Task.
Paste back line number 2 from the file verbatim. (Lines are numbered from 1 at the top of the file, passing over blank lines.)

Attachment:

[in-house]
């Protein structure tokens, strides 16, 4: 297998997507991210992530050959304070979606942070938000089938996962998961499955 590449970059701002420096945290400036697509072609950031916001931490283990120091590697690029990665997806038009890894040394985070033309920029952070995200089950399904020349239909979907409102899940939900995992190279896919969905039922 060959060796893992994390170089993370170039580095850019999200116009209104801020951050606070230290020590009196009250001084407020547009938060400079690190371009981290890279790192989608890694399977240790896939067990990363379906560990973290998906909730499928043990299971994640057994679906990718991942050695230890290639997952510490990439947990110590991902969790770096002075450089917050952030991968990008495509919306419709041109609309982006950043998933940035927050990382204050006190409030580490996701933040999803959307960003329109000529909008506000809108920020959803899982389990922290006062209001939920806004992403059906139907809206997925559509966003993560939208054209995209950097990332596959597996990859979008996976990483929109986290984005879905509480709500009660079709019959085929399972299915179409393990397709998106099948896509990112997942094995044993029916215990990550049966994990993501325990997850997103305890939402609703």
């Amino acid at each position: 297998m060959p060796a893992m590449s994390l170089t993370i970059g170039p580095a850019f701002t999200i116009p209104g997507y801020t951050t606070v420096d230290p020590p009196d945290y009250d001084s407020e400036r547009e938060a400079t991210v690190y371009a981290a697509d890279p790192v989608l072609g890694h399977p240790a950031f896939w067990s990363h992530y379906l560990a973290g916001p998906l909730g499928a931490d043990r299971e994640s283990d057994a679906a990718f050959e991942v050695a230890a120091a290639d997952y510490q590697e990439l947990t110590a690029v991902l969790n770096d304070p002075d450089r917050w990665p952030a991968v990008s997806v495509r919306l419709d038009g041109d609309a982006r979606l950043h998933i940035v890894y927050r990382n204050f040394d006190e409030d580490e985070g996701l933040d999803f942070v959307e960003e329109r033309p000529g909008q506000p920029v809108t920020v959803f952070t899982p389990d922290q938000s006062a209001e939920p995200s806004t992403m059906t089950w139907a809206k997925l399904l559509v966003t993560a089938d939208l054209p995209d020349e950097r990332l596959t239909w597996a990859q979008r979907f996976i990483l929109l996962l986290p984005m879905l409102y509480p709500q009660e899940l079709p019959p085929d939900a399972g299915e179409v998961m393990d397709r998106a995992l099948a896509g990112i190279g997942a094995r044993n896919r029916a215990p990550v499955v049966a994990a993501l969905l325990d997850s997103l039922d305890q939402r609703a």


């Protein structure tokens, strides 16, 4: 297998997507991210992530050959304070979606942070938000089938996962998961499955 590449970059701002420096945290400036697509072609950031916001931490283990120091590697690029990665997806038009890894040394985070033309920029952070995200089950399904020349239909979907409102899940939900995992190279896919969905039922 060959060796893992994390170089993370170039580095850019999200116009209104801020951050606070230290020590009196009250001084407020547009938060400079690190371009981290890279790192989608890694399977240790896939067990990363379906560990973290998906909730499928043990299971994640057994679906990718991942050695230890290639997952510490990439947990110590991902969790770096002075450089917050952030991968990008495509919306419709041109609309982006950043998933940035927050990382204050006190409030580490996701933040999803959307960003329109000529909008506000809108920020959803899982389990922290006062209001939920806004992403059906139907809206997925559509966003993560939208054209995209950097990332596959597996990859979008996976990483929109986290984005879905509480709500009660079709019959085929399972299915179409393990397709998106099948896509990112997942094995044993029916215990990550049966994990993501325990997850997103305890939402609703």